But this method of legal progress may be beginning to change. Last week, Knesset members from the Likud and Kulanu parties partnered to introduce an employment anti-discrimination bill, marking the first time that the present coalition has attempted to pass pro-LGBT legislation. Their effort follows the failed attempt by an opposition MK to file a similar bill. The past few years have seen the rapid advancement of openly LGBT people on the Israeli right, a development that has proven exasperating for many gay activists, most of whom identify with the left.
That Israeli gays now feel comfortable being open on the far reaches of the right wing is perhaps progress, of a sort.
“Within this party we can do much more than anyone,” declares Amir Ohana, chairman of Ga’ava BiLikud, the reigning right-wing party’s LGBT faction. He makes an argument similar to that propounded by gay Republicans in the United States, who say, not without reason, that gays will not make lasting advances until they persuade moderates and conservatives of the justice of their cause. From the vantage point of an Israeli right-wing territorial maximalist, it would be difficult to find a more convincing advocate for LGBT rights than Ohana. A tough-speaking, no-nonsense, bullet-headed former officer in the Shin Bet internal security service, he says the sorts of things that make hawks swoon. On the last day of the conference, I sat on a panel with him alongside three other Israelis, ostensibly to discuss the issue of pinkwashing and attitudes toward Israel in the global LGBT community. It wasn’t long, however, before the conversation slipped into an argument over the stalled peace process. Challenged by the lesbian activist Anat Nir, who claimed that Israeli gays, by dint of their status as a minority, must be sympathetic to the plight of the Palestinians, Ohana angrily retorted that there is no “occupation” of Palestinian lands, as “Judea and Samaria are Eretz Yisrael!” On his Facebook page, one of Ohana’s acolytes describes his political views as “Greater Israel with gay marriage in it.”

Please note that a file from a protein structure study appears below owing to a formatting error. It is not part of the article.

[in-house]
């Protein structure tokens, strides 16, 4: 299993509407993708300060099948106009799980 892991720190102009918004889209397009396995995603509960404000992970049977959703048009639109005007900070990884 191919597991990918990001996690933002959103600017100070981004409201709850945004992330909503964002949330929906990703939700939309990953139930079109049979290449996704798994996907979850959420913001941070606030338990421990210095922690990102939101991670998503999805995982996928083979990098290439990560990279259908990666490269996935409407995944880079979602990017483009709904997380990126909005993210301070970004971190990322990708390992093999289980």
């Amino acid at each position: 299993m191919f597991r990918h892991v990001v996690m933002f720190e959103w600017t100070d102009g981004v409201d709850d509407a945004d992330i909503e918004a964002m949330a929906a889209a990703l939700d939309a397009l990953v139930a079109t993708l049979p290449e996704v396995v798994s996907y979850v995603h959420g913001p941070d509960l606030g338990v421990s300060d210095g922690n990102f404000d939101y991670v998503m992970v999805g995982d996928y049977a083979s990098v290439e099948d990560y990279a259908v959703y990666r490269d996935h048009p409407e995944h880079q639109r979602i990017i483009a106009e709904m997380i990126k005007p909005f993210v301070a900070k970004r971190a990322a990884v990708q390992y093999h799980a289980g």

While Ohana credits the work of an earlier generation of left-wing Israelis for putting gay rights on the national agenda, specifically mentioning the deceased Meretz MK Shulamit Aloni, he says that the emergence of a loud and proud gay right has disrupted the once politically monotonous world of Israeli gay politics. “We thought we would have opposition within the Likud,” he said of his group’s formation. “We only got positive reactions from within the Likud but we got many [negative] reactions from the left wing because it was breaking a monopoly.” Ohana mentioned the support of Likud MK and Culture Minister Miri Regev, who, as part of this year’s election campaign, subjected herself to an interview with a drag queen and was one of two Likud Knesset members to march in the Tel Aviv parade. The mention of her name earned audible groans from the audience after another panel member, gay journalist and filmmaker Gal Uchovsky, pointed out that Regev had called Sudanese refugees to Israel a “cancer.” Ohana corrected him, stating that Regev had only called them “infiltrators.” (She has called them both and apologized.)